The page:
2 Definition of cytopathology Cytopathology is the study of normal and abnormal exfoliated cells in tissue fluid.The individual cells reflect the normal and abnormal morphology of the tissue from which they are derived.
3 Types of exfoliated cyto-pathology Natural spontaneous exfoliationNatural covering epithelium: skin, urinary tract, vagina, and cervix.Glandular epithelial secretion: Breast (Nipple secretion).SputumUrineExudates and transudate:Pleural fluid Peritoneal fluidPericardial fluid Joint fluid CSF
4 Artificial enhanced exfoliation: Scrapings from cervix, vagina, oral cavity, and skinBrushing and lavage: bronchi, GIT, and urinary tractFine needle aspiration (FNA) for:Body cavity fluid: pleural, pericardial & peritoneal fluidsCysts: neck, breast & ovarySolid tissue: body organs, tumors & other swell
5 Role of cytopathologyEarly detection of unsuspected diseases (malignant or pre-malignant lesions).Confirmation of suspected diseases without surgical trauma.Diagnosis of hormonal imbalance.Useful in flow up the course of disease or monitoring therapy.
6 Advantage of Cytopathology Rapid diagnosis Inexpensive SimpleIt is better in evaluating the infectious diseases.Supplement or replace frozen section or biopsyNo injury to tissue allowing repeated samplingIt is better for hormonal assayCytopathological smear cover a wider surface than that involved in surgical biopsy.
7 Disadvantage of Cytopathology Interpretation of the morphological cellular changes is based only on individual cell observation.Not always finally diagnosis, so it is confirmed by histopathology in some cases.Not determine the size and type of lesion of some cases.
8 Factors that determine the appearance of cells Type of the technique used.Level of cell maturation at the time of cell collection.Nature of the parents tissue: soft tissue, cyst, or solid organ.Medium of the exfoliated cells.Interval between the stain of the exfoliated cells and collection of samples.Type of fixative, stain, and processing of the technique used.
9 PAP smear: named after Dr. George Papanicolaou (1883-1962) Vaginal smears from guinea pigs (1917)Women (1920)Hormonal cyclesPathological conditions (1928)
15 Cytologic screening for cervical cancer Cervical cancer screening has decreased morbidity and mortalityDeaths from cervical cancer decreased from 26,000 to less than 5,000 between 1941 and 1997
16 Pap smears are not perfect For a high grade lesion, the sensitivity of a single pap smear is only 60-80%Estimated false negative rate is 30-50%Requires adequate specimen collectionRequires adequate cytological review
17 Requires adequate patient and physician follow-up 10% of women with cervical cancer had inappropriate follow-up.Requires access to care50% of women with cervical cancer were never screened and 10% had not been screened within 5 years of diagnosis.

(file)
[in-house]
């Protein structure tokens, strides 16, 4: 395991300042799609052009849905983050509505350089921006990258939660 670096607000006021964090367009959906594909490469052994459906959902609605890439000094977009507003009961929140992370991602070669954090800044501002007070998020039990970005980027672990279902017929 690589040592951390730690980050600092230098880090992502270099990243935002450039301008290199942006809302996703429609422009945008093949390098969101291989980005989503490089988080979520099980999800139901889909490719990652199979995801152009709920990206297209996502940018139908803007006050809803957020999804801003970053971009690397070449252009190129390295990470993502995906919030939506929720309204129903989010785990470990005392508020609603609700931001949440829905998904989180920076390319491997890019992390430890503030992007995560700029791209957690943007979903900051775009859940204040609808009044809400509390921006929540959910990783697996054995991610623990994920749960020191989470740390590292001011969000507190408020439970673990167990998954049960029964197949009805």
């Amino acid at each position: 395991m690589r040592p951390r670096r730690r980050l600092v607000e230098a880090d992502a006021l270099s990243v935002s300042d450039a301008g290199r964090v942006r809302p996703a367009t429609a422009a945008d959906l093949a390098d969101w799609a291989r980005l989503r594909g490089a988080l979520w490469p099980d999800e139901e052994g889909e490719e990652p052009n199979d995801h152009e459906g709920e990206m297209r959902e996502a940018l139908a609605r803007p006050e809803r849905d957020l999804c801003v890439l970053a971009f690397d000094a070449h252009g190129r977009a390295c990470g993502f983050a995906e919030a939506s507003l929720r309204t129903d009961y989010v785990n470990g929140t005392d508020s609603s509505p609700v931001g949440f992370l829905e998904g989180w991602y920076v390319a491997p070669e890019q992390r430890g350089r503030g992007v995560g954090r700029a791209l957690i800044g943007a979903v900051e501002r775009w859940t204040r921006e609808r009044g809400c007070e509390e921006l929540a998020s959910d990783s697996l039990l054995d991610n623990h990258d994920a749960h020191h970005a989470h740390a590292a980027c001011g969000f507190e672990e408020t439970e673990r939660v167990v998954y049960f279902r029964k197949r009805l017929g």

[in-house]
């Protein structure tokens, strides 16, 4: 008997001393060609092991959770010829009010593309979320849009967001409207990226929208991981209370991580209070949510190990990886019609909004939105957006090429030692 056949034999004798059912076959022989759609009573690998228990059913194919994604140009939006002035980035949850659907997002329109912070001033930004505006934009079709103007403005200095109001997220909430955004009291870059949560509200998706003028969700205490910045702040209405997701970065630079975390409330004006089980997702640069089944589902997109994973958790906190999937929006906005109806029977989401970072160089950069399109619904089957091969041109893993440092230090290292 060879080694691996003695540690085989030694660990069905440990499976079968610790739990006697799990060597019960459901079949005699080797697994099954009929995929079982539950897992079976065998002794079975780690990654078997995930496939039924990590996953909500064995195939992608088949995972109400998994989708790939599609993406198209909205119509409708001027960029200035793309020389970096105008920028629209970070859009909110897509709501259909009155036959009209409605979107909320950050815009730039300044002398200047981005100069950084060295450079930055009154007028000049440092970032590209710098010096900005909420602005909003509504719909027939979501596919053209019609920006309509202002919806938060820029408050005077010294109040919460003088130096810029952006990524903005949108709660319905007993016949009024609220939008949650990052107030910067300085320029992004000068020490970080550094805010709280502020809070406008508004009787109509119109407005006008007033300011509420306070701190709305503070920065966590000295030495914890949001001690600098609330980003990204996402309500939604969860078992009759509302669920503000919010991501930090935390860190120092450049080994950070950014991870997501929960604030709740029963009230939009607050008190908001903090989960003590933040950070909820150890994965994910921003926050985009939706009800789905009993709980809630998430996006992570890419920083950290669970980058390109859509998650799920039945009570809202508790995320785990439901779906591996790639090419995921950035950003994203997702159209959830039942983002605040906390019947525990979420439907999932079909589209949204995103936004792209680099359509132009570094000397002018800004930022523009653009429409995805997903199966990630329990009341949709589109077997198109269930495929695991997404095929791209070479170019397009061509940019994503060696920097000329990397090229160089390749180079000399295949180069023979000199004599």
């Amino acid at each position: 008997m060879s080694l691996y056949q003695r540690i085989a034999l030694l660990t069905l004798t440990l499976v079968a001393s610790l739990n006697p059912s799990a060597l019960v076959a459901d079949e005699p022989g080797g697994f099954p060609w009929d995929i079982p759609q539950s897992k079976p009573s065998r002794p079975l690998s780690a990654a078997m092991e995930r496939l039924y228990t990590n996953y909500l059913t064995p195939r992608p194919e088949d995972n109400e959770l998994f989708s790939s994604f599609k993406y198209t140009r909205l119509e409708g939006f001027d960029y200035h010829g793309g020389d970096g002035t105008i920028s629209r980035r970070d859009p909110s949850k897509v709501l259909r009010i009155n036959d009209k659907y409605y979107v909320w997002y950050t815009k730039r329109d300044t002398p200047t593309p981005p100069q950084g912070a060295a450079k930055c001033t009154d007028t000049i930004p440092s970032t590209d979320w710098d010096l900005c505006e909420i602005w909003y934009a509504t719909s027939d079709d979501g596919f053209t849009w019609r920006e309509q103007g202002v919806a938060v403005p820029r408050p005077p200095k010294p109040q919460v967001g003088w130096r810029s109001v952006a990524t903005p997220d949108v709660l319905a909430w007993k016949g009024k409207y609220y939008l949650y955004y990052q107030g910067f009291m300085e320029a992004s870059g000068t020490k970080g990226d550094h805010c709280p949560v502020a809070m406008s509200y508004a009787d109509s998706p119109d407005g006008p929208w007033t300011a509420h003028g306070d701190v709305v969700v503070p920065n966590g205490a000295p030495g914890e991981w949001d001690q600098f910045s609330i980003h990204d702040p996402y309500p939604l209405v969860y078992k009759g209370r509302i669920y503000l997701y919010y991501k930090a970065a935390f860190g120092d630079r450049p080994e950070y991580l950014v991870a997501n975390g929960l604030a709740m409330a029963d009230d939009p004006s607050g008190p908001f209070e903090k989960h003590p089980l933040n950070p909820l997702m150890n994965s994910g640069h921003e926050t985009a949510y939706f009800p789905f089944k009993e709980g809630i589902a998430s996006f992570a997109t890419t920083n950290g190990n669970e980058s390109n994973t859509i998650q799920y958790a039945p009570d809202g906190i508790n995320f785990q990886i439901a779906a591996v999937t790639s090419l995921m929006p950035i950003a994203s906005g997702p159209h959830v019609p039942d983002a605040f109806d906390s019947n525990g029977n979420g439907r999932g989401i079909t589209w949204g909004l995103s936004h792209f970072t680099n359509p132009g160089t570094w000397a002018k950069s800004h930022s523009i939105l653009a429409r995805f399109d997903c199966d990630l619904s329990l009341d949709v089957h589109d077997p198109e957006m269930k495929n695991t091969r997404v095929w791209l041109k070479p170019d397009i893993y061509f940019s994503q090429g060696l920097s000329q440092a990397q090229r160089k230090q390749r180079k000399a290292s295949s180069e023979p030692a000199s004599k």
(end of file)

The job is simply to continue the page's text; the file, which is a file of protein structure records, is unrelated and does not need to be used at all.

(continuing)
18 Who to screenAny woman with a cervix who has ever had sexual activity.
19 When to screenStart within 3 years of onset of sexual activity or by age of 21, whichever is first.Risk factors for cervical dysplasiaEarly onset of sexual activityMultiple sexual partnersTobaccoOral contraceptives
20 Screening frequencyYearly until three consecutive normal pap smears, then may decrease frequency to every three yearsAnnual screening for high-risk women is highly recommend.
21 When to stop routine screening Age 65 and “adequate recent screening”Three consecutive normal pap smearsNo abnormal pap smears in last 10 yearsNo history of cervical or uterine cancerHysterectomy for benign diseaseHysterectomy for invasive cervical cancer
23 Original Squamous Epithelium Vagina and outer ectocervix4 cell layersWell-glycogenated (pink) unless atrophic
24 Columnar Epithelium Upper and middle endo-cervical canal Single layer of columnar cells arranged in foldsMucin producing (not true glands)
25 Squamous Metaplasia Central ectocervix and proximal endocervical canal Replacement of columnar cells by squamous epitheliumProgressive and stimulated byAcidic environment with onset of pubertyEstrogen causing eversion of endocervix
26 Transformation ZoneZone between original squamo-columnar junction and the “new” squamo-columnar junctionNabothian cysts visually identify the transformation zone if present
27 Original Squamo-columnar Junction Placement determined between weeks gestationMost often found on ectocervixCan be found in vagina or vaginal fornicesLess apparent over time with maturation of epithelium
28 “New” Squamo-columnar Junction Border between squamous epithelium and columnar epitheliumFound on ecto-cervix or in endo-cervical canalMajority of cervical cancers and precursor lesions arise in immature squamous metaplasia, i.e. the leading edge of the squamo-columnar junction